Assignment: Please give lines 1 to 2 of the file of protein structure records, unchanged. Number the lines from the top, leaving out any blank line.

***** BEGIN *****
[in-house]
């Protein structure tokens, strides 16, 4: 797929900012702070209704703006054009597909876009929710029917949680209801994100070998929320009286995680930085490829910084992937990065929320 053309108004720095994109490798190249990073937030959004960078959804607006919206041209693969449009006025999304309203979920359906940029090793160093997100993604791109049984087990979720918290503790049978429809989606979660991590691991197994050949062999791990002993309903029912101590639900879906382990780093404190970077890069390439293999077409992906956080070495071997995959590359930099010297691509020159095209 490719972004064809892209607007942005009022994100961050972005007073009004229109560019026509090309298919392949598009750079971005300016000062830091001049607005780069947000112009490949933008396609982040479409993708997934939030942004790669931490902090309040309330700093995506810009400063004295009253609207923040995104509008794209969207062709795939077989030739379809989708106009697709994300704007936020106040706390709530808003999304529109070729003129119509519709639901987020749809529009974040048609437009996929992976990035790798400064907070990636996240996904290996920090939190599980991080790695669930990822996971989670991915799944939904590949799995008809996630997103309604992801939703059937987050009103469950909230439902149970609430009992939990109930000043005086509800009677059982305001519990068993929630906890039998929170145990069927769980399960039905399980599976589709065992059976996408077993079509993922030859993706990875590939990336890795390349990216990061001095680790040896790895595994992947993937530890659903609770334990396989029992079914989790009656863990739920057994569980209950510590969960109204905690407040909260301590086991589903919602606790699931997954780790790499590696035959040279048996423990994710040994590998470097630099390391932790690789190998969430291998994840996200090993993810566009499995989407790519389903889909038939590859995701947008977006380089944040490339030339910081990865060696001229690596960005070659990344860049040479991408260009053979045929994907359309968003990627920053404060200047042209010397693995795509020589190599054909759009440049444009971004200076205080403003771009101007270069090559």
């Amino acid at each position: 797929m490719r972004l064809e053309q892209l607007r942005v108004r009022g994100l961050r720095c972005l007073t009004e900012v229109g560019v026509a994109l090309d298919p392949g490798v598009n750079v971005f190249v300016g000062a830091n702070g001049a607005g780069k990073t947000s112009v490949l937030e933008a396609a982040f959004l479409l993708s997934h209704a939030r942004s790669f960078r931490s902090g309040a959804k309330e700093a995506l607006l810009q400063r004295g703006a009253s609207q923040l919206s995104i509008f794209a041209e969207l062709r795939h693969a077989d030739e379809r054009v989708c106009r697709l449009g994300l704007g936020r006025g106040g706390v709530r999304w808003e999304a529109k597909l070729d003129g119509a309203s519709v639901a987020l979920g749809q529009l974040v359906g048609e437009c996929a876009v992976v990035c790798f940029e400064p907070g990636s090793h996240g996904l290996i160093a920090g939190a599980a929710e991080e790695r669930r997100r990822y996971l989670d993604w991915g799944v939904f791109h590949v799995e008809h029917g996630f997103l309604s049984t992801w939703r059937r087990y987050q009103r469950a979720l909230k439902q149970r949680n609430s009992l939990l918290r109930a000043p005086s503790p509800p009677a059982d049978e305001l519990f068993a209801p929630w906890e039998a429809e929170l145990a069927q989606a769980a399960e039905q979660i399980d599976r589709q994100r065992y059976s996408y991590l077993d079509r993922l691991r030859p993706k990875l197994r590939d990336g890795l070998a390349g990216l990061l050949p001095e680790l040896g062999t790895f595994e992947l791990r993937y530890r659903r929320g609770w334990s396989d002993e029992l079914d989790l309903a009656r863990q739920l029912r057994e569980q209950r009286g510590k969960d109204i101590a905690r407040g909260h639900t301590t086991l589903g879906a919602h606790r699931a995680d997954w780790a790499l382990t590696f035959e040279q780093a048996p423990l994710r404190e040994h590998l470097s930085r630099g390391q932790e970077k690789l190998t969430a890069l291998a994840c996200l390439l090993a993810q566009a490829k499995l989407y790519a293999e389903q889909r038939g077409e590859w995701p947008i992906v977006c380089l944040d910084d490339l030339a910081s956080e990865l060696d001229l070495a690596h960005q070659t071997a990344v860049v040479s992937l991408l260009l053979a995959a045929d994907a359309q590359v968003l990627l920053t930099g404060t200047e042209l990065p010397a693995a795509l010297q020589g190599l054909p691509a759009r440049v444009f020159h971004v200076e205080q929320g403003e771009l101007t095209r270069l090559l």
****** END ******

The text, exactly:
[in-house]
């Protein structure tokens, strides 16, 4: 797929900012702070209704703006054009597909876009929710029917949680209801994100070998929320009286995680930085490829910084992937990065929320 053309108004720095994109490798190249990073937030959004960078959804607006919206041209693969449009006025999304309203979920359906940029090793160093997100993604791109049984087990979720918290503790049978429809989606979660991590691991197994050949062999791990002993309903029912101590639900879906382990780093404190970077890069390439293999077409992906956080070495071997995959590359930099010297691509020159095209 490719972004064809892209607007942005009022994100961050972005007073009004229109560019026509090309298919392949598009750079971005300016000062830091001049607005780069947000112009490949933008396609982040479409993708997934939030942004790669931490902090309040309330700093995506810009400063004295009253609207923040995104509008794209969207062709795939077989030739379809989708106009697709994300704007936020106040706390709530808003999304529109070729003129119509519709639901987020749809529009974040048609437009996929992976990035790798400064907070990636996240996904290996920090939190599980991080790695669930990822996971989670991915799944939904590949799995008809996630997103309604992801939703059937987050009103469950909230439902149970609430009992939990109930000043005086509800009677059982305001519990068993929630906890039998929170145990069927769980399960039905399980599976589709065992059976996408077993079509993922030859993706990875590939990336890795390349990216990061001095680790040896790895595994992947993937530890659903609770334990396989029992079914989790009656863990739920057994569980209950510590969960109204905690407040909260301590086991589903919602606790699931997954780790790499590696035959040279048996423990994710040994590998470097630099390391932790690789190998969430291998994840996200090993993810566009499995989407790519389903889909038939590859995701947008977006380089944040490339030339910081990865060696001229690596960005070659990344860049040479991408260009053979045929994907359309968003990627920053404060200047042209010397693995795509020589190599054909759009440049444009971004200076205080403003771009101007270069090559």